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“Catfish” Catastrophe in Japan

Gregory Smits will present an illustrated lecture discussing representations of the Ansei Edo earthquake in popular prints. The talk will be in the Susquehanna Room of the HUB on February 26 at 7:00 p.m. All are welcome.

At about 10:00 p.m. on November 11, 1885, a strong earthquake shook Edo (modern Tokyo), Japan’s de facto capital. The earthquake killed roughly 8,000 and did extensive damage to certain areas of the city. Along with death and destruction, the earthquake created opportunities for windfall profits for many of the city’s ordinary residents. One product of this earthquake was hundreds of varieties of broadside prints. These prints came to be called “catfish prints” (namazue) because many of them featured catfish, which symbolized the power of earthquakes.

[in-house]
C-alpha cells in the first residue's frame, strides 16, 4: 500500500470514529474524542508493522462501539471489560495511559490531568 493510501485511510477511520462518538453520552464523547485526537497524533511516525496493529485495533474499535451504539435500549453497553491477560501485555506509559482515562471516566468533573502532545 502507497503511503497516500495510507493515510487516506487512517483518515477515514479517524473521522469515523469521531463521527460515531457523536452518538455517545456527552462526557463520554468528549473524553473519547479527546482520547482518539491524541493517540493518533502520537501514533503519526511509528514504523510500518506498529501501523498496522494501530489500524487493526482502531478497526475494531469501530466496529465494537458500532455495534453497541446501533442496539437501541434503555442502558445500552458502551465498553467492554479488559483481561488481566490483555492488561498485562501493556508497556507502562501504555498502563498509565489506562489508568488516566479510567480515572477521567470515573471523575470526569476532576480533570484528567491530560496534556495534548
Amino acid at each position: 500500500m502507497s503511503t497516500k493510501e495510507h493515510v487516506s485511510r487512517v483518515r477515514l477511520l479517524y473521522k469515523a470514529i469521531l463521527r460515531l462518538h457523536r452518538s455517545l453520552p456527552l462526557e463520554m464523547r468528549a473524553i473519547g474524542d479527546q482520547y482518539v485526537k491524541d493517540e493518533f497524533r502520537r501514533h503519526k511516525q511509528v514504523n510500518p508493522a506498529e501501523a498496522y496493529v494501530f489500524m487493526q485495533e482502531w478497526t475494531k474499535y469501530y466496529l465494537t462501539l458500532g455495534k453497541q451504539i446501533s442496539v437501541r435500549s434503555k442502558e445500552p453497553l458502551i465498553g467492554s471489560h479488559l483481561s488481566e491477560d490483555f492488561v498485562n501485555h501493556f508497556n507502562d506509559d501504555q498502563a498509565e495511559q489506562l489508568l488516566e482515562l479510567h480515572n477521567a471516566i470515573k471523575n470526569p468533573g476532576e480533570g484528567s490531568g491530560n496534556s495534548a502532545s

Gregory Smits is associate professor of history and Asian studies at Pennsylvania State University. His recent research deals with earthquakes in Japan, and he is the author of Seismic Japan: The Long History and Continuing Legacy of the Ansei Edo Earthquake (University of Hawai’i Press, 2013), When the Earth Roars: Lessons from the History of Earthquakes in Japan (Rowman and Littlefield, March 2014), and several articles on earthquake prints.

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